Diplomatic Documents of Switzerland

Logo of the Diplomatic Documents of Switzerland project.

Diplomatic Documents of Switzerland (DDS) is a research project which edits important documents on Swiss foreign relations and contemporary history. The project includes a book series in several volumes and the online database Dodis.


In contrast to other editions on foreign policy, DDS is not a state-run project, but the product of academic research. The research group chooses the documents to be published according to independently defined criteria and is only bound to scientific principles. Through their choice of published documents, the researchers aim to show the main features of the international relations of Switzerland while maintaining its diversity. The basic research done by the DDS provides historians with primary sources allowing them to work on specific aspects of Swiss foreign policy or to contextualise more complex developments.


Diplomatic Documents of Switzerland is an enterprise of the Swiss Academy for Humanities and Social Sciences (SAGW) and works under the auspices of the Swiss Society for History (SSH). The funding and the administration of the project were taken over by the academy in January 2000 from the Swiss National Science Foundation (SNF), which had until then been the major financial contributor to the DDS. Furthermore, the project is supported by the Swiss Federal Archives (SFA), where the Research Centre is located and by the Federal Department of Foreign Affairs (FDFA). The research centre of Diplomatic Documents of Switzerland is managed by a director. The director is accountable to the DDS-Committee, which consists of representatives of the contributing organisations and of professors from all of the History departments in Switzerland.


In 1972 a group of historians took the initiative to publish documents for the study of Swiss foreign policy and of the international relations of Switzerland. Fifteen volumes covering the period from 1848 until 1945 were subsequently published between 1979 and 1997. Each volume was published by a different team of researchers based at a Swiss university. The project was restructured in the mid 1990s: in the course of planning the second series of the DDS and an online-database, the various and changing research teams were replaced by a permanent research centre with assigned staff. The work on the second series of the DDS, covering the period from 1945 until 1989, started in 1997 and at the same time, the database dodis.ch went online.[1]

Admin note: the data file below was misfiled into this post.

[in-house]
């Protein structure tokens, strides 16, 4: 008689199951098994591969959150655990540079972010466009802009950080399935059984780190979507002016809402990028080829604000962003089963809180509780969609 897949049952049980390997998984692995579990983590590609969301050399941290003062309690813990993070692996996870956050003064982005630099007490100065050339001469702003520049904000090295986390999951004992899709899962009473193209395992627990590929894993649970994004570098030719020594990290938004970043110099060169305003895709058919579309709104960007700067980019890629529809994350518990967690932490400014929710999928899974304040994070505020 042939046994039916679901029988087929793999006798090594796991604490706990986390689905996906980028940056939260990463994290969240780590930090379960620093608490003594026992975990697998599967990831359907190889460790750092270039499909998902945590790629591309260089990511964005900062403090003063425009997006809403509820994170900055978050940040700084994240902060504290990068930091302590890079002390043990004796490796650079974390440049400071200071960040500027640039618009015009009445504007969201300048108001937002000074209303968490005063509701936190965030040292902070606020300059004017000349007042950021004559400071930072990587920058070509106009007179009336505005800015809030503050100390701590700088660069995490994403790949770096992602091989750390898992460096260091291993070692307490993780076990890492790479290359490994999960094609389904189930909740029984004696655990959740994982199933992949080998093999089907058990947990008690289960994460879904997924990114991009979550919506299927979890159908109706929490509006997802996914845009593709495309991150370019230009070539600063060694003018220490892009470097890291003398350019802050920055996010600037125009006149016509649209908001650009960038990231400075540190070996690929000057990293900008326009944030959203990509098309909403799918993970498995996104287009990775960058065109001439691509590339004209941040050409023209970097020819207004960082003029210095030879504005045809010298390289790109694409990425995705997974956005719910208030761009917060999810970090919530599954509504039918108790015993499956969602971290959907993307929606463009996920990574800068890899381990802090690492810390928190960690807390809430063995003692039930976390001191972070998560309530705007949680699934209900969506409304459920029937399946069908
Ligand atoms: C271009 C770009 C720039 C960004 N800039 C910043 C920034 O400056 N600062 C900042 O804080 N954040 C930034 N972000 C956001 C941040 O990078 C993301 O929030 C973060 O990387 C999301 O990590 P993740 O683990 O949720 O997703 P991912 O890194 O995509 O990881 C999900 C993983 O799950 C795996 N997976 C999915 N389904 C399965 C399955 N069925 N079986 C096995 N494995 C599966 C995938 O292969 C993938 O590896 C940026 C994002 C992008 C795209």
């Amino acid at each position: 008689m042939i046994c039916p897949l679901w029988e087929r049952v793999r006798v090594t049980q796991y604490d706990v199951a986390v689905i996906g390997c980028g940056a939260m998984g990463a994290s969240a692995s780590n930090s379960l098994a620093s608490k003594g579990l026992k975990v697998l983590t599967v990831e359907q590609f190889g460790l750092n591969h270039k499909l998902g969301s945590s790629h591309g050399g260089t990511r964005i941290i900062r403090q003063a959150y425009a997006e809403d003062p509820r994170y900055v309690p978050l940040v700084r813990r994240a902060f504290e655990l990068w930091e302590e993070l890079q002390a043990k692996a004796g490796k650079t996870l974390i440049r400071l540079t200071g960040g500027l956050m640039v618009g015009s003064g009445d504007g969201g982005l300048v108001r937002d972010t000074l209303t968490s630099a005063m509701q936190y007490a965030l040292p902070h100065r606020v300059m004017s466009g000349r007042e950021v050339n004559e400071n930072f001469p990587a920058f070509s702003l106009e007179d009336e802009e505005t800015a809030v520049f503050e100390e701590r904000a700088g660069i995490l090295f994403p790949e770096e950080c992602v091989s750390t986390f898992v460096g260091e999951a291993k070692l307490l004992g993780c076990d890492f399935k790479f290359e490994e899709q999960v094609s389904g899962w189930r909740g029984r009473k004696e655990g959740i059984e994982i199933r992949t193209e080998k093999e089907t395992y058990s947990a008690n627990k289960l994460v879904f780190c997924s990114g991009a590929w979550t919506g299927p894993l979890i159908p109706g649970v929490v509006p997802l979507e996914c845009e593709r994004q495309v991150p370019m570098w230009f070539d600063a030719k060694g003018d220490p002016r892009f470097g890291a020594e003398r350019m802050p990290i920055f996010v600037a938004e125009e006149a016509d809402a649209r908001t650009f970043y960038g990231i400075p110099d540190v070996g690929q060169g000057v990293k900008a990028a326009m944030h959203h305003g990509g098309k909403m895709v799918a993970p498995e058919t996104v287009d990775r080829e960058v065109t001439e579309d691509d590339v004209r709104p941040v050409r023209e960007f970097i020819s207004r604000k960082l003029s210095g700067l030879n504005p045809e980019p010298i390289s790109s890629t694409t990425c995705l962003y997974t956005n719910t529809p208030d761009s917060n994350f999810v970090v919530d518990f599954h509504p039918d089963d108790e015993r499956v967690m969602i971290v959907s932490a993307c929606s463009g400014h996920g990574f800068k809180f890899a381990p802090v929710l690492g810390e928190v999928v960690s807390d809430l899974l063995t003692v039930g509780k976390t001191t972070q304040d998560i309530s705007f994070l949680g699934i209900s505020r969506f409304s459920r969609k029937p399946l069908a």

The book series in several volumes aims to illustrate the main features and the guidelines of the international relations of Switzerland. The documents printed in the volumes, therefore, primarily either show the general orientation of Swiss foreign relations or indicate what at a certain time strongly influenced this orientation. From 1979 until 1997 the first series was published in fifteen volumes covering the period from 1848 until 1945. These volumes were later digitalised and can be accessed on the Swiss Federal Archives' search engine publications officielles numérisées, which uses full text search. The second series covering the period from 1945 until 1989 is to be completed by 2020 and is planned to be published in fifteen volumes, as well. At the moment, volumes 23 and 24 (1964–1969) are in preparation.[2]

On-line database (dodis.ch)

Dodis.ch is an integrative and freely accessible internet database of Diplomatic Documents of Switzerland (DDS). In 2010, it contained information on 12,000 documents, 30,000 individuals, 12,000 organisations, 3,000 geographical names, and 1,500 bibliographical references, which are all related to Swiss foreign relations. The relational database works in addition to the printed volumes and aims to illustrate in more detail the various aspects of Swiss international relations. The thousands of documents on dodis.ch are, contrary to those in the volumes, not annotated, but indexed and tagged according to scientific criteria. The documents on dodis.ch are scans and can be downloaded in pdf format.


External links

Coordinates: 46°56′27″N 7°26′51″E / 46.940736°N 7.4476°E / 46.940736; 7.4476

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